Some words of advice for incoming college freshmen

OPINION: The first year of college can be nerve-wracking and scary, so we spoke to some upperclassmen about the things they wish they’d known when they were incoming freshmen.

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Editor’s note: The following article is an op-ed, and the views expressed are the author’s own. Read more opinions on theGrio.

Attending college can be one of the most transformative periods in a young person’s life. For some, it’s a chance to taste the freedom of early adulthood and make memories that will last a lifetime. 

But that first year of college can be particularly nerve-wracking and scary—attending a new school without the comfort of those friendships cultivated over four years of high school; competing with students who are just as smart, if not smarter than you; or navigating dorm life and learning to live with a roommate who may have different study—or party—habits than you.

Sometimes the best advice comes from those who’ve already walked the path you’re about to take. So we reached out to upperclassmen from several HBCUs and PWIs (predominantly white institutions) to ask about the things they wish they had known when they were incoming freshmen. Here’s what they had to say.

Jasper Smith

(Courtesy of Jasper Smith)

School: Howard University
Class: Junior
Major: Journalism, minor in Sociology

Upon coming to Howard University, I wasn’t sure of the type of student I wanted to be. In high school, I was a go-getter. I was always involved in clubs and extracurricular activities, the first one to show up at school and often the last to leave.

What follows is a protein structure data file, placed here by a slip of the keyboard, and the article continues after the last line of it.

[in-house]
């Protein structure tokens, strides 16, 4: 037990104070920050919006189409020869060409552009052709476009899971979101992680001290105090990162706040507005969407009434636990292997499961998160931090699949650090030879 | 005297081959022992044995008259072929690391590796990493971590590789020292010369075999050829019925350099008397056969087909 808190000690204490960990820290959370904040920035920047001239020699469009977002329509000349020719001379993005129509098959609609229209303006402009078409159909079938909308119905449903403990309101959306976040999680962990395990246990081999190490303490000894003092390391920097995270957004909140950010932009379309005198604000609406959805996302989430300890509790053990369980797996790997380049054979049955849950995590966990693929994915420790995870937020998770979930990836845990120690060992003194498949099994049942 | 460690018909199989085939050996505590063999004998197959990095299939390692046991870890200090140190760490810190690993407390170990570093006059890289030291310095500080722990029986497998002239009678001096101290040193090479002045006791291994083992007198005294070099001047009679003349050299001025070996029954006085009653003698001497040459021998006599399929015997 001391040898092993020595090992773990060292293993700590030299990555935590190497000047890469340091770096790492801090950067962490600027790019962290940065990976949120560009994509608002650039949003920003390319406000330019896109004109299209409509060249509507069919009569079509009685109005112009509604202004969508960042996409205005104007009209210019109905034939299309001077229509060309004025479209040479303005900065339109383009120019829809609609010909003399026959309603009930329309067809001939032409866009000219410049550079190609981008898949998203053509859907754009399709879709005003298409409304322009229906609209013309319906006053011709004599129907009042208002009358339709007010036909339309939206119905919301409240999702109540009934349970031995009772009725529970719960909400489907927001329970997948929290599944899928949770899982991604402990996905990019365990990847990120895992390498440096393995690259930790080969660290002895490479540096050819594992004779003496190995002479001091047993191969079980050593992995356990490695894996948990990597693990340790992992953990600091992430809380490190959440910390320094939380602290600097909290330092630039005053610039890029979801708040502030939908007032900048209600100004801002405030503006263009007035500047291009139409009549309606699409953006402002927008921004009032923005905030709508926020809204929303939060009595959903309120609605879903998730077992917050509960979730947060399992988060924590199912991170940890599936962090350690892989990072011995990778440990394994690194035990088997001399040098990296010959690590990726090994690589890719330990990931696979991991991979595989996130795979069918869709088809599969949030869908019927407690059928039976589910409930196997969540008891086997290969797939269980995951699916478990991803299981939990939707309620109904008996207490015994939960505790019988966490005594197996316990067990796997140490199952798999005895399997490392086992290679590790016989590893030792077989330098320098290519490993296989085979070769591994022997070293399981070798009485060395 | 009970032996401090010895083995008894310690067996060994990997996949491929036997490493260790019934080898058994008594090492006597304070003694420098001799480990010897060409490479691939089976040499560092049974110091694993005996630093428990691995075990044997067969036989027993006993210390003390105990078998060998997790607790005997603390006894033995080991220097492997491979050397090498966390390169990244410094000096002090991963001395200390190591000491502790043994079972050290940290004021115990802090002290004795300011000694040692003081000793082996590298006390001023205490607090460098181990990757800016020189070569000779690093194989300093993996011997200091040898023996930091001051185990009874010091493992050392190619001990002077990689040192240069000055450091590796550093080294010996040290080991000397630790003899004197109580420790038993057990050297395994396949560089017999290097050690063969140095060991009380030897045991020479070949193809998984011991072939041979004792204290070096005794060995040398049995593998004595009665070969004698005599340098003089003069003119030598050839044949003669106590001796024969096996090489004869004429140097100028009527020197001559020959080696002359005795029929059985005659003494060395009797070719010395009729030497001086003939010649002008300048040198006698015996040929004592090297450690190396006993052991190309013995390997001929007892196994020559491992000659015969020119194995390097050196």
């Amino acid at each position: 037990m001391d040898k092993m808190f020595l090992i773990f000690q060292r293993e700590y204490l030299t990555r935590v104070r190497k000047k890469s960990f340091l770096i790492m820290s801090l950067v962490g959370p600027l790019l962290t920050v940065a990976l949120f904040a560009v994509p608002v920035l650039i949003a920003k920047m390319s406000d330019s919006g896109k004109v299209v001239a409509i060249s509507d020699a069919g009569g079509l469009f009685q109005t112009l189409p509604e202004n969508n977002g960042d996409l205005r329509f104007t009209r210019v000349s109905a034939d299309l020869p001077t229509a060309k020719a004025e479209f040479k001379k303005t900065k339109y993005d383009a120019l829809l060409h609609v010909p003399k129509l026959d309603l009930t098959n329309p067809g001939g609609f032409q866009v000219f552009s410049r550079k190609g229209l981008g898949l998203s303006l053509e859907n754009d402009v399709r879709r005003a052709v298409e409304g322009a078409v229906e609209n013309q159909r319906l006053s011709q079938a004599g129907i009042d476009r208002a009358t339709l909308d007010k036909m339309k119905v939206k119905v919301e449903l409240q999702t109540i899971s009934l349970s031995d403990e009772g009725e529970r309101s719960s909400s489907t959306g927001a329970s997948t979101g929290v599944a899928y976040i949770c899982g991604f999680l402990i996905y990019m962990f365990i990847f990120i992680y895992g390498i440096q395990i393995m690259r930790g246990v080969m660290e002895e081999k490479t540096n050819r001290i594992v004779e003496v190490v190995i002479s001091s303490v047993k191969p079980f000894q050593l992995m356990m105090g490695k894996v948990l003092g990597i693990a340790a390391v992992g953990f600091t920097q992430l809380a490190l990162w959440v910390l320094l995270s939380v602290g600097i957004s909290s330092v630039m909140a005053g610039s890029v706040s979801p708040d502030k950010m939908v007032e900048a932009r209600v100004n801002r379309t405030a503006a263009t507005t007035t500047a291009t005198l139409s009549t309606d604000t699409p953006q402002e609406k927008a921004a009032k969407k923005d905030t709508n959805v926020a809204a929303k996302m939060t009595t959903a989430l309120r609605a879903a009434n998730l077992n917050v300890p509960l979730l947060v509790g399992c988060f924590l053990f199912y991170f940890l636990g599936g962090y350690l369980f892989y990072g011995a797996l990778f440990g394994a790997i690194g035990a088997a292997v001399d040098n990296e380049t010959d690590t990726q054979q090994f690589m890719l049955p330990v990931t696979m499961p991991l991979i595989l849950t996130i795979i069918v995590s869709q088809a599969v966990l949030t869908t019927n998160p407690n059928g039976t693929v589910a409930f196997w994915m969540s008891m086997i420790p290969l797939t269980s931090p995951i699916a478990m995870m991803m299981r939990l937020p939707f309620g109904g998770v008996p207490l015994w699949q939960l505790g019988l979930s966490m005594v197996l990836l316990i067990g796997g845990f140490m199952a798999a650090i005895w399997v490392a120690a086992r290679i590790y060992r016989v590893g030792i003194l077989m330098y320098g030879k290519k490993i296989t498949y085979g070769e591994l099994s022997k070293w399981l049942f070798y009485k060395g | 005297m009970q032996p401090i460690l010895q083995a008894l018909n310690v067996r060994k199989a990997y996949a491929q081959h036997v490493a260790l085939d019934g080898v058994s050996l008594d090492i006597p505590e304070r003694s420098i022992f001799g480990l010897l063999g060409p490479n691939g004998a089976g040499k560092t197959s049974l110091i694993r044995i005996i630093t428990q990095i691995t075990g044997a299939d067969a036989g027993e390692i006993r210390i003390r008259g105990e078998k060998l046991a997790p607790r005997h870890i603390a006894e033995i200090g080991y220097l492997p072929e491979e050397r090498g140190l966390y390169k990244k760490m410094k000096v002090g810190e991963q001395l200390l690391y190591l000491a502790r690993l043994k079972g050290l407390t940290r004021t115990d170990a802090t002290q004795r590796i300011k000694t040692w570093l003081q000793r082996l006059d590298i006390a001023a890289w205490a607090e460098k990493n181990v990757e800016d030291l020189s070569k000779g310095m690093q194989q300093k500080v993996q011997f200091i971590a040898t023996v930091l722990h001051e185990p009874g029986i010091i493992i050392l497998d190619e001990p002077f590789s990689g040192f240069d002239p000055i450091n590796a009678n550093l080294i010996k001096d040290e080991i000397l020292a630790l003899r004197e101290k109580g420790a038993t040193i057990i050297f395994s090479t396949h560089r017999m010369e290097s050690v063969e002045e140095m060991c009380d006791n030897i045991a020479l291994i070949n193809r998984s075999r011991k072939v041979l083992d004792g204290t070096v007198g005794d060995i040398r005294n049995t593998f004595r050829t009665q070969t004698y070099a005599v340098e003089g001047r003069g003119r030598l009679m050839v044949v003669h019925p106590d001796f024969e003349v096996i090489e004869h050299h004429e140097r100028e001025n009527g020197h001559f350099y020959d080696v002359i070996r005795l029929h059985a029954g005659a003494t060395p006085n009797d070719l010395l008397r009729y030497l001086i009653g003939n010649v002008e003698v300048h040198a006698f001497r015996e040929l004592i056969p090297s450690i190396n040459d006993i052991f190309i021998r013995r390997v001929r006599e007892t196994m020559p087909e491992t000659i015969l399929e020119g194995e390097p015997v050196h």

However, I wasn’t sure if the lifestyle I had in high school was going to be sustainable for my time in college. I didn’t want to join 10 organizations and not be able to dedicate real time or commitment to them. My advice to incoming freshmen is to find two to three clubs and organizations that connect with your values. 

For me, I was able to find a sense of community and support through the friends I made in my organizations. I felt like I was able to give real commitment without spreading myself thin. Your college years will be an extremely transformative time in your life. It is so important to use this time to foster real connections and explore different activities and opportunities that you may carry with you for the rest of your life. 

Jordan D. Brown

(Courtesy of Jordan Brown)

School: Morgan State University
Class: Senior
Major: Multimedia Journalism

Dear Freshman,
I’m sure you’ve heard plenty of advice about your first year of college, the typical “be on time to class” and “join student organizations” and “make new friends.”

While all of those are helpful tips, I think the best piece of advice for someone entering this new chapter is to give yourself some grace. College can be a huge transition in terms of academics, social life, or just the fact that you’re away from home for the first time.

It’s OK and totally normal to be scared. Whether you’re nervous about classes, making friends, or the idea of college in general, any worries or fears during this transition are completely valid.

I personally struggled my first semester of college with adjusting to the new lifestyle, but with time and grace, I grew more comfortable and could truly flourish at school.